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Metal or Mettle (no distinction made in O. Edd. between the two words, either in spelling or in use); 1) heavy, hard and shining substance, not combustible, but fusible by heat: “no use of m.” Tp. II, 1, 153. “is not lead a m. heavy,” LLL III, 60. “no m. can bear half the keenness,” Merch. IV, 1, 124. “to what m. this counterfeit lump of ore will be melted,” All's III, 6, 39. “that I must draw this m. from my side,” John V, 2, 16. “the fineness of which m. is not found in fortune's love,” Troil. I, 3, 22. “m., steel to the very back,” Tit. IV, 3, 47. “touched and found base m.” Tim. III, 3, 6. “here's m. more attractive,” Hml. III, 2, 116. “a mineral of --s base,” IV, 1, 26. Par excellence == gold: “with twisted m. amorously impleached,” Compl. 205. “all the m. in your shop,” Err. IV, 1, 82. “a breed for barren m.” Merch. I, 3, 135. “my m. of India,” Tw. II, 5, 17 (== my jewel; Germ. Goldmädchen. The later Ff nettle). “like bright m. on a sullen ground,” H4A I, 2, 236. “the verge of golden m.” R3 IV, 1, 60. “the imperial m. circling now thy brow,” IV, 4, 382. Perhaps also in Tp. II, 1, 153.
2) the substance or material of which a thing is composed: “let there be some more test made of my m., before so noble and so great a figure be stamped upon it,” Meas. I, 1, 49; cf. to put m. in restrained means to make a false one (life) II, 4, 48 (in both passages the simile taken from minting). “not till God make men of some other m. than earth,” Ado II, 1, 63. “suits his folly to the m. of my speech,” As II, 7, 82 (== contents, purport). “that you were made of is m. to make virgins,” All's I, 1, 141. “that womb, that m., that self mould that fashioned thee,” R2 I, 2, 23. “show us here the m. of your pasture,” H5 III, 1, 27. “children even of your m., of your very blood,” R3 IV, 4, 302. “of what coarse m. ye are moulded,” H8 III, 2, 239. “whose self-same m. engenders the black toad,” Tim. IV, 3, 179. “I am made of the self-same m.” Lr. I, 1, 71.
3) constitutional disposition, character, temper: “I am one that had rather go with sir priest than sir knight: I care not who knows so much of my m.” Tw. III, 4, 300. “your service, so much against the m. of your sex,” V, 330. “if thou hast the m. of a king,” John II, 401. “whether their basest m. be not moved,” Caes. I, 1, 66. “thy honourable m. may be wrought from that it is disposed,” I, 2, 313. “thy undaunted m. should compose nothing but males,” Mcb. I, 7, 73. “gentlemen of brave m.” Tp. II, 1, 182. “good m.” H4A II, 4, 383.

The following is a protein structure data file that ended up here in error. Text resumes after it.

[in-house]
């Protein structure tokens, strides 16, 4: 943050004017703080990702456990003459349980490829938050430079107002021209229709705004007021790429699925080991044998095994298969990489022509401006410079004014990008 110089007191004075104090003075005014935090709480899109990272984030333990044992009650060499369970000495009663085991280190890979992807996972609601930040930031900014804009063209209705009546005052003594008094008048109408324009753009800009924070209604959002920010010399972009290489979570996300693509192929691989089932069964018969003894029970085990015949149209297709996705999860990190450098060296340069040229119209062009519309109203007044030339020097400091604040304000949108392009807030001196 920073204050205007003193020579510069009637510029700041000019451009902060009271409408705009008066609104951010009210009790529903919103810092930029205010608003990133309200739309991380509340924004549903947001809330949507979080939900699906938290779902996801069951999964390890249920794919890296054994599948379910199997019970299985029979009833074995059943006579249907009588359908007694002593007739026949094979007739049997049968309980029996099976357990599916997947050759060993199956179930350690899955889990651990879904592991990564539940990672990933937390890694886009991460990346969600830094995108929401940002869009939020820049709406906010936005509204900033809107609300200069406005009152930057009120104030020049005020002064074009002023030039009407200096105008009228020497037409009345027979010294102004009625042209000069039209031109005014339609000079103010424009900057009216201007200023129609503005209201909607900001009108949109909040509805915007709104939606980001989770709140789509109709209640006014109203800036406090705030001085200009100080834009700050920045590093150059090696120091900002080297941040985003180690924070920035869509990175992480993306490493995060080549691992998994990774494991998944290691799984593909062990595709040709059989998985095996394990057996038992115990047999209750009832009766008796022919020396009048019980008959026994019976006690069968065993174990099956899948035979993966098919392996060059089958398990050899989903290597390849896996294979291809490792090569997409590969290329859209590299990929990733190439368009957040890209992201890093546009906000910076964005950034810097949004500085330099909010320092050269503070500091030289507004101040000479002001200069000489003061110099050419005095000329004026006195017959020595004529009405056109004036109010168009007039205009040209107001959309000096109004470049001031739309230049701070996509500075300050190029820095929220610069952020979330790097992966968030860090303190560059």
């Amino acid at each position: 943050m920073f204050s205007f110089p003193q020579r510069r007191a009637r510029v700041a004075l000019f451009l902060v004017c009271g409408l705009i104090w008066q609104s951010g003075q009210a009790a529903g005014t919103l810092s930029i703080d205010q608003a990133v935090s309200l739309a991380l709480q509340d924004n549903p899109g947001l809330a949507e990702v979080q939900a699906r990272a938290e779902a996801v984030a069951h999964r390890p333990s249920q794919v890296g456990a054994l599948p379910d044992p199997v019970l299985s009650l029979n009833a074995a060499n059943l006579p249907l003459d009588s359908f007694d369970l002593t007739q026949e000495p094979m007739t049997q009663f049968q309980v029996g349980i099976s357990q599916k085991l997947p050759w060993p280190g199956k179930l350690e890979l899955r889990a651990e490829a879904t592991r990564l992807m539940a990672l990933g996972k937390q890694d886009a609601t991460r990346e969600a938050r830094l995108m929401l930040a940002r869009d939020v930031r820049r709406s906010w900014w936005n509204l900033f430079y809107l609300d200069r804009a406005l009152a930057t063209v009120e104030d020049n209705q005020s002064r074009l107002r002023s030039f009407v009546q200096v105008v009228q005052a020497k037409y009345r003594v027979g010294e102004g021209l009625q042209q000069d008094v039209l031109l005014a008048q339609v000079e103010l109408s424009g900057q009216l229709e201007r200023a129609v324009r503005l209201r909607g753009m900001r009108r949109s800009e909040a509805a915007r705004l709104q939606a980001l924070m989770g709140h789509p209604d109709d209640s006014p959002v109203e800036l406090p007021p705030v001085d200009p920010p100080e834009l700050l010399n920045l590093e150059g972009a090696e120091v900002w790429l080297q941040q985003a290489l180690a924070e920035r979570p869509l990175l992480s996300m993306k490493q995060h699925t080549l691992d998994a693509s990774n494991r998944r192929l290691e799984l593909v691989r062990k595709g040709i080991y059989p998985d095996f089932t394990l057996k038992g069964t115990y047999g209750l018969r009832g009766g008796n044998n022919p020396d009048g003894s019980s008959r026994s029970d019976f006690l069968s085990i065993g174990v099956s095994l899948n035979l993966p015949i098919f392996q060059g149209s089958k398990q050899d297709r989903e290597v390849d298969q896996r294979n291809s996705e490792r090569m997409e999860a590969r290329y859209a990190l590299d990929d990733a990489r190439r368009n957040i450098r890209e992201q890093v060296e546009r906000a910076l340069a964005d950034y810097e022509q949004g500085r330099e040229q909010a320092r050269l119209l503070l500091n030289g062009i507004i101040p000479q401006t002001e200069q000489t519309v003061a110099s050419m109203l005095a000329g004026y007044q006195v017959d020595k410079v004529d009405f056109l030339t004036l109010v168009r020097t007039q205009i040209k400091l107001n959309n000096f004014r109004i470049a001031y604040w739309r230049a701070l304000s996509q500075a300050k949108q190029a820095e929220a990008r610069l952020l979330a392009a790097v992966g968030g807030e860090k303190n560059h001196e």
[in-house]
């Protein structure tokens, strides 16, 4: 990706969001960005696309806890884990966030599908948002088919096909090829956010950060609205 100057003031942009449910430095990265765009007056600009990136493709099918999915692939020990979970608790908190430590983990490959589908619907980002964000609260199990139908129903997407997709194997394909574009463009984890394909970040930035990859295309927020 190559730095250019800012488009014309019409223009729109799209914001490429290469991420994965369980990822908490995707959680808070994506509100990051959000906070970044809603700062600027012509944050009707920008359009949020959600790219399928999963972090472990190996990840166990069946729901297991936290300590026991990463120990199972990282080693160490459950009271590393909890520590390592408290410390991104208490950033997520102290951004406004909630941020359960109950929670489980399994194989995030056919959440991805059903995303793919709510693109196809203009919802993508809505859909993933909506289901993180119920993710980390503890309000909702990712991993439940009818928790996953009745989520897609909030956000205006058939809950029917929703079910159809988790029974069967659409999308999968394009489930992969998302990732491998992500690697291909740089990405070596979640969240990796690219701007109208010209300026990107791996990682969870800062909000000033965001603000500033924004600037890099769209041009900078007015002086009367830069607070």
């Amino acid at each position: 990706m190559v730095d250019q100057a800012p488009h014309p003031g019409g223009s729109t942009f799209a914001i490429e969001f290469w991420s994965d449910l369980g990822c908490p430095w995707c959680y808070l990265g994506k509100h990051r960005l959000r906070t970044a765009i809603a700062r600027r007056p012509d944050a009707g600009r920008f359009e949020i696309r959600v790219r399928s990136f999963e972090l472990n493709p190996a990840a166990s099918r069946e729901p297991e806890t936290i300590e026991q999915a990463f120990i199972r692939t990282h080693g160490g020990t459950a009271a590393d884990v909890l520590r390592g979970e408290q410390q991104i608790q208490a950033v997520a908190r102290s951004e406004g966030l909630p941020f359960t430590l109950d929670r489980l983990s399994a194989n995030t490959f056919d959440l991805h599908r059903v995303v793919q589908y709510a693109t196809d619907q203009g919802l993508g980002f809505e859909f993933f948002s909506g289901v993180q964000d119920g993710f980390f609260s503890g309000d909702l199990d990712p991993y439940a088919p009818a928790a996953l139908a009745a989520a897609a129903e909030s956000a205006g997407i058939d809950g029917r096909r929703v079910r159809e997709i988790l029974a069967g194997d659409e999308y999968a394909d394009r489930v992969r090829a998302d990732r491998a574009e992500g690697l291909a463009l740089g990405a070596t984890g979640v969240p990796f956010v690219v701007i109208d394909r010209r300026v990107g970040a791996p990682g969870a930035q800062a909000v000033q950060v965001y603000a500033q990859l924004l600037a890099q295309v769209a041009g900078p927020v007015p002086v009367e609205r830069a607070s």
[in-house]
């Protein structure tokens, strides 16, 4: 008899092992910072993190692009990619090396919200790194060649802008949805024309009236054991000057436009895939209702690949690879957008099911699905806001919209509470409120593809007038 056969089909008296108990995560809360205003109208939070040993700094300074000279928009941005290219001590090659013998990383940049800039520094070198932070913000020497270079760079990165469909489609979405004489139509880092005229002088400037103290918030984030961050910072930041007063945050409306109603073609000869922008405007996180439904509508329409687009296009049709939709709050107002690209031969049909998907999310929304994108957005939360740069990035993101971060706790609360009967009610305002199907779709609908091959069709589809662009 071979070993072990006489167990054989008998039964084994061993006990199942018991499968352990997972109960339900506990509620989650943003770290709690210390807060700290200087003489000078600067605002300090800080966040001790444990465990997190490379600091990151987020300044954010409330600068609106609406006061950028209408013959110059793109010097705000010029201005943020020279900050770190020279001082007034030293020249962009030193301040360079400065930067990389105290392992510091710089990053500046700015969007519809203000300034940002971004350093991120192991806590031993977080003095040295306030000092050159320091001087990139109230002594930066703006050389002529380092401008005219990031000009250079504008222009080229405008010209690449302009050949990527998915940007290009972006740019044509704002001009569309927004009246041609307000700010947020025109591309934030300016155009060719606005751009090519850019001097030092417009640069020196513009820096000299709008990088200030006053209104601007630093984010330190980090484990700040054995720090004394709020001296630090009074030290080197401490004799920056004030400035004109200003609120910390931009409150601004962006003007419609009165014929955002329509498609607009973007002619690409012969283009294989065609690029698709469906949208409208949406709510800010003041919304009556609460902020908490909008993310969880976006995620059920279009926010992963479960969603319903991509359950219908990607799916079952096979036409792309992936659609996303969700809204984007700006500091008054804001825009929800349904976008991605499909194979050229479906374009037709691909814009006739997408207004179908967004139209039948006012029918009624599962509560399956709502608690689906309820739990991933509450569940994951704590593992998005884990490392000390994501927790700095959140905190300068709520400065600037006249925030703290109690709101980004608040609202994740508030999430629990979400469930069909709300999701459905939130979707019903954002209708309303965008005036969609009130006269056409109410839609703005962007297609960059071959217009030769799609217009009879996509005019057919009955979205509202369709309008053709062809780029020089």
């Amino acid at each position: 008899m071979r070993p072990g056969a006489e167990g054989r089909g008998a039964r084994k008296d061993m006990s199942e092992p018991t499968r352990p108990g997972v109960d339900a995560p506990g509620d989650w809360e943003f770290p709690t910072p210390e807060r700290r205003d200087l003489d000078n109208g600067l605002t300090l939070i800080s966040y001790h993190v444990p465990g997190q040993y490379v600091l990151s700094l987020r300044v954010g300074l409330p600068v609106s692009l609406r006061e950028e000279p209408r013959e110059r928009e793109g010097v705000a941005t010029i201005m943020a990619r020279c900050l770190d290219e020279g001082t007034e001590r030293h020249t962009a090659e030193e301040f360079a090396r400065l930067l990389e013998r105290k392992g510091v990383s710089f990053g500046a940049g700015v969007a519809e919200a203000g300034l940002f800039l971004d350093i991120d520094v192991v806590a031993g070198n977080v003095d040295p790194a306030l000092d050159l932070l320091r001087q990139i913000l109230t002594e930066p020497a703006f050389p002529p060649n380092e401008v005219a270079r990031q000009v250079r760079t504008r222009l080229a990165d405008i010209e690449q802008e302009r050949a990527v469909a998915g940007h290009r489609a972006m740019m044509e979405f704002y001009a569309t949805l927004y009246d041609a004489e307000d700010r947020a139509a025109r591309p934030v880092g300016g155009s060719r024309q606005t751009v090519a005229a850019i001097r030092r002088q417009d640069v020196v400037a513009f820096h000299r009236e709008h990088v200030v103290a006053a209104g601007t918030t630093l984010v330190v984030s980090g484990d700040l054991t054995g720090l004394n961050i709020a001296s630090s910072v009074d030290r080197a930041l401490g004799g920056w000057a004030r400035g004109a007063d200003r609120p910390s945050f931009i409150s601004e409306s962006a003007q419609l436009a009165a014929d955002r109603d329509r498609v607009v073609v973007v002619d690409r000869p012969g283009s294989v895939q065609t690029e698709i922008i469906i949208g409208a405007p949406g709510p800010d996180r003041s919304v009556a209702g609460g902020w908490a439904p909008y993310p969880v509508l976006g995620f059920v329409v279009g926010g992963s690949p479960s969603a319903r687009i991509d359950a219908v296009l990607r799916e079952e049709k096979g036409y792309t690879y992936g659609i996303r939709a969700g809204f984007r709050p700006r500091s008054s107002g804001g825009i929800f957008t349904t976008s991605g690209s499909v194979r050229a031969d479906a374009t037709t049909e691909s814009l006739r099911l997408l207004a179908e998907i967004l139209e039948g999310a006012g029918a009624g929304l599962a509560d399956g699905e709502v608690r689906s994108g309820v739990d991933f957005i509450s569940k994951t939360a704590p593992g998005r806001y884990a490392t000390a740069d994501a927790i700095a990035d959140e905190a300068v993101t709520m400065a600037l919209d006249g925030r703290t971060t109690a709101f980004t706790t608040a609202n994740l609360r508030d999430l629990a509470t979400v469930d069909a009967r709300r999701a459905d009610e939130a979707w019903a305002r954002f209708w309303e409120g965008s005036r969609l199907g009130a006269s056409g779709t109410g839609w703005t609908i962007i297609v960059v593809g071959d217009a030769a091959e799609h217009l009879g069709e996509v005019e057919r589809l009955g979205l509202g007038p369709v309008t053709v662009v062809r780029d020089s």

4) a fiery temper, ardour, spirit of enterprise, high courage: “that horse his m. from his rider takes,” Compl. 107. “if you take it not patiently, why, your m. is the more,” Meas. III, 2, 80. “thou hast m. enough in thee to kill care,” Ado V, 1, 133. “a lad of m.” H4A II, 4, 13. “their pride and m. is asleep,” IV, 3, 22. “this boy lends m. to us all,” V, 4, 24. “from his m. was his party steeled,” H4B I, 1, 116. “I did not think Master Silence had been a man of this m.” V, 3, 41. “where have they this m.?” H5 III, 5, 15. “our m. is bred out,” H5 III, 5, 15 “every Greek of m.” Troil. I, 3, 258. “the insuppressive m. of our spirits,” Caes. II, 1, 134. “make gallant show and promise of their m.” IV, 2, 24. “of unimproved m. hot and full,” Hml. I, 1, 96. “there's m. in thee,” Oth. IV, 2, 207. “I do think there is m. in death, which commits some loving act upon her,” Ant. I, 2, 147.
Abstr. pro concr.: “good sparks and lustrous, a word, good --s,” All's II, 1, 42. “he was quick m. when he went to school,” Caes. I, 2, 300.
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